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Tooth Loss

Tooth Loss


10 Tooth Loss Risk Factors

According to a study, you may be able to prevent tooth loss to some extent. Nine variables for periodontal disease-related tooth loss are listed by dental professionals in the Journal of Periodontology.

10 Tooth Loss Risk Factors

Here is what’s on the list:

The tenth discovery was that back teeth were less likely to be lost to gum disease than front (anterior) teeth.

Some of those elements, like your age and sex, won’t change. However, certain things are largely up to you, like whether you wash your teeth or smoke.

Primary Cause of Tooth Loss

The most common cause of tooth loss was gum disease (periodontal disease). The experts point out that it is one of the principal causes of tooth loss worldwide.

Men removed teeth at a higher rate than women. Patients over the age of 35 also experienced higher tooth loss.

Three out of ten patients were current or former smokers. The researchers emphasise that if more details about the patient’s smoking history and behaviours had been available, the correlation between smoking and tooth loss may have been higher.

Consequences of Substandard Dental Care

In a recent study on tooth loss, people who underwent tooth extraction were randomly chosen.  3,694 teeth were extracted from 1,775 individuals, which is the total. All fourteen patients had their teeth extracted.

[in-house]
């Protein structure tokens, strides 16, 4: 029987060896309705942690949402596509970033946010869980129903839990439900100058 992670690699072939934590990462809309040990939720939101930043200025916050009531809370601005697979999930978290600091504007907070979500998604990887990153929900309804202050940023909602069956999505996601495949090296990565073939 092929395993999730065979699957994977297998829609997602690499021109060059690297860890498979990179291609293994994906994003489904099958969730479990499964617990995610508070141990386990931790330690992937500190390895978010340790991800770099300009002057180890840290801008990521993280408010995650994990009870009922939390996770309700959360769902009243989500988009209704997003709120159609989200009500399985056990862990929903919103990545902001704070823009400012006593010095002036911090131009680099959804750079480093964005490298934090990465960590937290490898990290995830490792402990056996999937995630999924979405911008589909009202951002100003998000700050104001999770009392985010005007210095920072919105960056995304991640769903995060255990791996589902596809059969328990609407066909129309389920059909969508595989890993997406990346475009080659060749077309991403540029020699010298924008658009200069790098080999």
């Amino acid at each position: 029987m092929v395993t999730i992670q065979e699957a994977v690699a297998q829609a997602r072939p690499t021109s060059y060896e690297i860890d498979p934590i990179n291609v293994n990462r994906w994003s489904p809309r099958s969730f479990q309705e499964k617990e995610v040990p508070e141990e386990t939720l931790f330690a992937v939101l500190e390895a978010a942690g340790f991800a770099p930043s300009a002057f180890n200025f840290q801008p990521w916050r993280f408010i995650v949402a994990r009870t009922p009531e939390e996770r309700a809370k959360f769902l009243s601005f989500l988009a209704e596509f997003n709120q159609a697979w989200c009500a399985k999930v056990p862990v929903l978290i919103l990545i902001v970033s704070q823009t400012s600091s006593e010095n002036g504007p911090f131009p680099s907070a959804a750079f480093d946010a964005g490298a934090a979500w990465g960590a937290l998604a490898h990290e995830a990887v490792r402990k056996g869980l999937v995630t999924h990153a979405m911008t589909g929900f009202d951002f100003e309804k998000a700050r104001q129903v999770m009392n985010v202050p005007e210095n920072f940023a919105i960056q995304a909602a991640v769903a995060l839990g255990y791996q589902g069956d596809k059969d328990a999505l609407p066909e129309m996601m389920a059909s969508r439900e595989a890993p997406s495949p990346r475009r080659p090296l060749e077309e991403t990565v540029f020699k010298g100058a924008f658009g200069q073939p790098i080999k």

Almost 40% of the patients said they had never received professional dental care.

Just 13% of people claimed to have received professional dental care in the six months prior to having a tooth extracted.

60% of patients admitted to never or seldom brushing their teeth. Only 16% of people said they brushed their teeth at least twice a day.

General Health and Tooth Loss

Many people also struggled with other health issues.

One in five people had type 2 diabetes. According to the experts, the link between gum disease and diabetes is “clearly known.”

Over one patient in ten had excessive blood pressure. The researchers point out that a prior study found a link between postmenopausal women’s high blood pressure and gum disease.

The researchers claim that, outside of that study, the relationships between gum disease and high blood pressure remain unclear.

The study also showed a direct relationship between gum disease-induced tooth loss and rheumatoid arthritis. The researchers note that this connection “is still not clearly established,”

No tests were performed to determine whether diabetes, hypertension, or arthritis contributed to tooth loss. The study only examines characteristics shared by the patients.

Worldwide Pattern?

Would the outcomes be the same around the world? According to the researchers, cases of tooth loss due to gum disease were “remarkably similar to most studies completed around the world.”